I have just one caution and that is that I I think we must do theological work that extends our understanding of marriage. I think it is an archetypal understanding of marriage that it is a joining together of difference. Heaven and Earth, Christ and the Church, animus and anima, male and female. I don’t think that simply to declare the right of same sex couples to marriage simply sweeps all this away. Indeed I would argue that it would do harm to do so. What is the relationship between “same” and “different” in relation to marriage? And if Carl Jung is right in his understanding that a vital stage in the process of maturing is to develop a relation to the contra-sexual then how do we relate an understanding of marriage that relates to this?
    I write this, not because I want to erect a barrier to same sex marriage but because I think that a new understanding of the theology of marriage will require this kind of thought.

    • Thanks, Stephen.

      I was, of course, conscious that I had prepared this post (in response to the Scottish Episcopal Church news) prior to the Orlando nightclub shooting. Deeply upset by that massacre, I do not want to join those using it to promote particular perspectives.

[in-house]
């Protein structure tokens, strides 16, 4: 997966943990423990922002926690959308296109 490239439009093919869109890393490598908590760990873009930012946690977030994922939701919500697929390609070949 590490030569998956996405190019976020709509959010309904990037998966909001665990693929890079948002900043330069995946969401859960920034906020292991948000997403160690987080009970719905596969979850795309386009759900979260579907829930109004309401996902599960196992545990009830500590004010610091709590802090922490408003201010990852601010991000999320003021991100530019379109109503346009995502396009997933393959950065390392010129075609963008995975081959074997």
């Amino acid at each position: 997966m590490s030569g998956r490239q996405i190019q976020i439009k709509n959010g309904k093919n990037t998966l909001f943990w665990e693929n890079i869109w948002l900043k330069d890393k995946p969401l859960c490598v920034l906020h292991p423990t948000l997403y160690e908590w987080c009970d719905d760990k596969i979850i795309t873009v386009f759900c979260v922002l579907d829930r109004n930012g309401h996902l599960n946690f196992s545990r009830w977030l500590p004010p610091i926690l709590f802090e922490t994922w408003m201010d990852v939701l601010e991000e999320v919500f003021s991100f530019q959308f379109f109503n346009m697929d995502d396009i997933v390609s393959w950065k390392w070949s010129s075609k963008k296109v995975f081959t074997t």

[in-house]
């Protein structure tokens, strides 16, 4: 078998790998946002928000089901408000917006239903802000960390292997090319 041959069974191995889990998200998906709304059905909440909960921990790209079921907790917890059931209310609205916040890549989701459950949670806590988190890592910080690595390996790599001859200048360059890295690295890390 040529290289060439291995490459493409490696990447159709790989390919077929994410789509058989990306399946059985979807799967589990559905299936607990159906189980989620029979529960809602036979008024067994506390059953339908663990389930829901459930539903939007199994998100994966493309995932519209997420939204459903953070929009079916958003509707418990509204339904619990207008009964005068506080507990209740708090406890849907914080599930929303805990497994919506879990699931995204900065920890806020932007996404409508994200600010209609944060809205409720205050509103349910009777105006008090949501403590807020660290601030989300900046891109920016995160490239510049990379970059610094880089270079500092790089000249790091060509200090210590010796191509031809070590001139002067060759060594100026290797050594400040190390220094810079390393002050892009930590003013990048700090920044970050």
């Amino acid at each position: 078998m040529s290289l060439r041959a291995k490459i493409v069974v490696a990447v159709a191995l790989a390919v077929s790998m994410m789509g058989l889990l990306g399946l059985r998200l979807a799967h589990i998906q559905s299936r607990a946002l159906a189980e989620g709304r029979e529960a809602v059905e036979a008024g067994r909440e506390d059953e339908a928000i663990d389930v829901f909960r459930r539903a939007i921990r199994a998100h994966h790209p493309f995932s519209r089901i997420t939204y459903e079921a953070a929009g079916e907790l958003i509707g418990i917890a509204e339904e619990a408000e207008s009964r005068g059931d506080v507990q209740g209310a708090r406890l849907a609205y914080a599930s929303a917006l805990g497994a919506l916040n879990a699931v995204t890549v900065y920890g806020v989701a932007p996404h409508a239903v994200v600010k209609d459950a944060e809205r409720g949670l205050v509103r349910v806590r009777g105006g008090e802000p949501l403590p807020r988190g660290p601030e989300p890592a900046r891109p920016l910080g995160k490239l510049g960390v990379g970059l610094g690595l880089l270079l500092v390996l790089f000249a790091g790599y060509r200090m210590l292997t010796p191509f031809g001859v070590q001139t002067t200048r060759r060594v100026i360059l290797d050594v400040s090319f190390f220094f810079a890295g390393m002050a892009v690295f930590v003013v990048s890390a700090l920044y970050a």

In my own experience, I know heterosexual couples who are unbelievably similar – are they expressing diversity in unity? Is the difference solely to be found in genitalia? I know homosexual couples where the partners are incredibly different from each other – where you wonder how they make the relationship work. Are they not expressing diversity in unity simply because their genitalia are akin?

      There’s plenty of literature and thinking out there on rethinking marriage. I’m of the opinion that there’s no major thinking breakthrough going to come; there’s no almighty “Aha!” for us all just around the corner. A few might change opinion one way; a few might change opinion the other way.

      Blessings.

    • The theological ground for marriage, be it between man and woman, man and man or woman and woman, can spring from this very simple but profound dictum: “God is love, and all who live in love live in God, and God lives in them” (1 John 4:16). Amen.

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About This Site Welcome to this ecumenical website of resources and reflections on liturgy, spirituality, and worship for individuals and communities. It is run by Rev. Bosco Peters.